Author Topic: Stepper Motor Control  (Read 5090 times)

Offline catceefer

  • Jr. Member
  • **
  • Posts: 22
Stepper Motor Control
« on: April 21, 2015, 03:31:52 AM »
I wonder whether anyone can help? I have never had anything to do with stepper motors and would appreciate some basic guidance or link to an idiot's guide. I have been looking at the motors on e-bay and see that some come with a control board, others do not. My questions are:

- do I need a board?
- if I use a board, how do I programme it?
- if I use a Raspberry Pi or Arduino, do I need the board still?

To put the question into context, I wish to use the motor to move a lever forwards and backwards a set amount every minute.

All really basic questions, I know, but I need to start somewhere.

Thank you.

James.

Offline Will_D

  • Sr. Member
  • ****
  • Posts: 461
  • Country: ie
    • National Homebrew Club of Ireland
Re: Stepper Motor Control
« Reply #1 on: April 21, 2015, 04:00:23 AM »
Stepper motors usually need to separate boards (Ok they can be built as one)

The first board is the motor driver board. It drives the motor's coils "as required" (see next point) . It requires a high capacity power source like 12v at 2amps all the way up for very big (48V at 10 amps) steppers. It contains some large semi conductors that may need heat sinks.

The second board supplies the "As required" information. This supplies the driver board with digital (usually 5v) signals: Pulse, Direction, Enable. These signals are generated either by a simple board (like a simple speed controller (pot) and direction (switch)).

However most boards are some form of process control computer like the Arduino or some other PIC/PLC set-up.

Then you "just" write the software to do what you want. 
Engineer and Chemist to the NHC.ie
http://www.nationalhomebrewclub.ie/forum/

Offline vtsteam

  • Global Moderator
  • Hero Member
  • *****
  • Posts: 4682
  • Country: us
  • Republic of Vermont
Re: Stepper Motor Control
« Reply #2 on: April 21, 2015, 07:56:50 AM »
I 'm sure you can look up "stepper motor" on the internet and get a better and more in depth definition than we can provide here. What it seems you are asking is what do you need for gear to fit a specific application. As in any practical engineering question, the specifics of what you want to do will decide what you need to achieve it.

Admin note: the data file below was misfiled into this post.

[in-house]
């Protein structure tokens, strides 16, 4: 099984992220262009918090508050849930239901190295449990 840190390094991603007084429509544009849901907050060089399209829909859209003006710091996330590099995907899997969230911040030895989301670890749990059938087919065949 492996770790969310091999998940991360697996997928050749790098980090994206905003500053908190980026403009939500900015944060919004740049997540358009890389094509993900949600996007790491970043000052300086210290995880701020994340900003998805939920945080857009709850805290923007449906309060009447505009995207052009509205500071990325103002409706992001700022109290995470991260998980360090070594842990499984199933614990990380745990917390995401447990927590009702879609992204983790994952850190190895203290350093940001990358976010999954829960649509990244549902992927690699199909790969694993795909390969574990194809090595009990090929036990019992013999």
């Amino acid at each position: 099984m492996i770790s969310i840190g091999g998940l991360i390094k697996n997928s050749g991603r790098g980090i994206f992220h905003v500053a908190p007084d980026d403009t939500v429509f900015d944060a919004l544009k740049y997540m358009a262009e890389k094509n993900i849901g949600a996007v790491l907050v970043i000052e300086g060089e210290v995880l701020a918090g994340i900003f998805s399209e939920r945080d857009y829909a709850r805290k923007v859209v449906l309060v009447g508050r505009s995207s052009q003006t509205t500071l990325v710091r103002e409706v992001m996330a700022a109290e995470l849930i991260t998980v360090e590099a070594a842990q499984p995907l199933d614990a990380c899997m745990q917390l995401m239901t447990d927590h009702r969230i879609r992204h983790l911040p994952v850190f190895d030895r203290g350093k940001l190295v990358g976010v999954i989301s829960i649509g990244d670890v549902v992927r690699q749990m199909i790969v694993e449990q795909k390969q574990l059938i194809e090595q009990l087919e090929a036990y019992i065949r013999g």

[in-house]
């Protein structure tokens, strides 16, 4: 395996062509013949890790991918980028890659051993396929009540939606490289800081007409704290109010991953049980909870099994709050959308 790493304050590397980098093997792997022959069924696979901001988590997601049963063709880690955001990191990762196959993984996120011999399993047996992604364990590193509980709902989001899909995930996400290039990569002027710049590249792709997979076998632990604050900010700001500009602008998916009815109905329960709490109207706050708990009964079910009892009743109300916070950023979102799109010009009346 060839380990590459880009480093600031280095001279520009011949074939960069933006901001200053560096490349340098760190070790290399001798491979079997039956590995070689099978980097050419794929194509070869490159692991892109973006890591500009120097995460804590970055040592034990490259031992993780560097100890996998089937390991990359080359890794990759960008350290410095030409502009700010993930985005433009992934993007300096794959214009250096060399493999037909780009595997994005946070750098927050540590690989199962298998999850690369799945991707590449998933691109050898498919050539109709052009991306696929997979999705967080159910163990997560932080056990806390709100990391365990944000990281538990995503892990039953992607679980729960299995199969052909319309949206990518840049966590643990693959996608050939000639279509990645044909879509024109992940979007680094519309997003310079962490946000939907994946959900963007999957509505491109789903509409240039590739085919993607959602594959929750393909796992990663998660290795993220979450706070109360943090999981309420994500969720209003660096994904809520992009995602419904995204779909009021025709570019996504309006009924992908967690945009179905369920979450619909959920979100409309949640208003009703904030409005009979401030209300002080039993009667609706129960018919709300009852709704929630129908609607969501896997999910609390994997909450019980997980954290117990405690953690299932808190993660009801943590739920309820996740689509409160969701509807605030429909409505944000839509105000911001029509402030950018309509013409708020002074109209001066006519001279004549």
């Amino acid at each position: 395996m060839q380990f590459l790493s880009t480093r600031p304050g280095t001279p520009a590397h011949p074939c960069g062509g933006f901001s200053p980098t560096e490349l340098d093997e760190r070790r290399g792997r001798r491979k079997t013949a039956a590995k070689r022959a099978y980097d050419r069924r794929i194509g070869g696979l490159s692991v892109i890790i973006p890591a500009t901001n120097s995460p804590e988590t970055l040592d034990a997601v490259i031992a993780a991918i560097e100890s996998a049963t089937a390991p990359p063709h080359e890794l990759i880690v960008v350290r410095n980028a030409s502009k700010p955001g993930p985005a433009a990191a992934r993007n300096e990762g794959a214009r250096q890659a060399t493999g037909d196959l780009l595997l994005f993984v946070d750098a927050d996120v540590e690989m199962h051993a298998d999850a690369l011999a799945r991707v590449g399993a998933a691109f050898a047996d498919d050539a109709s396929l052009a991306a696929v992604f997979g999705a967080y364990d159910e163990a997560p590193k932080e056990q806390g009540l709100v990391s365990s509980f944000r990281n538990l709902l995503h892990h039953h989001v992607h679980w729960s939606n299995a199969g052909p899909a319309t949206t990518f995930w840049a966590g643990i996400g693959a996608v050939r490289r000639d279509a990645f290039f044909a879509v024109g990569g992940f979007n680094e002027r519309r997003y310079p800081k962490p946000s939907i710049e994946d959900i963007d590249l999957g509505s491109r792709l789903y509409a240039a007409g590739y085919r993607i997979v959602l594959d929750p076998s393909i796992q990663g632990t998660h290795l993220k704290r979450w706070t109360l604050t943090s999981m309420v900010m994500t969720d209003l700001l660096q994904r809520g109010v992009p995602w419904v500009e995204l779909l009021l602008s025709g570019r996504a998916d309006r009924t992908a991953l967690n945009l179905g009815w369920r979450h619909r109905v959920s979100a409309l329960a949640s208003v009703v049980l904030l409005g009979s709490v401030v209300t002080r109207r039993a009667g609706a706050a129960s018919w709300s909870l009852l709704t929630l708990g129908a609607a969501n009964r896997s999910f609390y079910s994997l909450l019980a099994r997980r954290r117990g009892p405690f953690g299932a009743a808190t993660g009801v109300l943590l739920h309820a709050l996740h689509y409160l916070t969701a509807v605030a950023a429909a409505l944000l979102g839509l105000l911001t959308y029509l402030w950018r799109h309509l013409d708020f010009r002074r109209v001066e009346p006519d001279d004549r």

A lever moving back and forth a set amount every minute is so vague that there is no answer. How much force is required? How much distance must it move? Is the movement periodic, uninterrupted, and independent of circumstance?

The answer could easily be that you don't need a stepper motor and computer and drive circuitry at all, you need a motor and a timer, or a solenoid and a timer, or even just a synchronous motor and linkage. Any of the above could be the size of a few gram pager motor, or weigh hundreds of kg. depending on what lever you're talking about.

In other words, it's important to have clear in mind what you want to do first in specifics, before researching the means to do it. If you start out just choosing a means, you'll make finding a good solution hard for yourself. The great attraction of the internet is an exposure to advances in affordable cutting edge digital technology. The big problem is thinking therefore that it is the the only way, or even the best way to achieve a simple result.

If you said for instance,I'd like to wave the wing of a copper garden dragon weighing 2 pounds about 3 inches once a minute, somebody here might say, try this timer and this windshield wiper motor and this speed reducer, etc... :beer:
I love it when a Plan B comes together.

Offline catceefer

  • Jr. Member
  • **
  • Posts: 22
Re: Stepper Motor Control
« Reply #3 on: April 21, 2015, 05:52:51 PM »
Looking back, it was a badly phrased question: I should not have rushed it.

A little more detail. I am very much at the planning stage, but am doing some drawings for a clock with some animated figures. Rather than using springs or weights to drive the clock mechanism, I am looking at a version of this lever-operated escapement https://www.youtube.com/watch?v=hnko9fZRO-w.  I plan to modify it a little by adding a long bar and having a figure pull the lever to drive the clock.

The design as shown uses a solenoid, but this will give a very abrubt movement. I want something a little more controlled so that the figure can be seen moving. I have considered a number of ways to do this, but felt that a stepper motor would be the most controllable. However, I can see how a radio control-type servo may work. Any suggestions would be welcome.

The copper dragon is still ongoing, the clock being planned for its completion. I have made the parts for an oxy-propane torch, as raised in an earlier post, but as waiting for my brazing kit to be returned from a loan so that I can assemble it.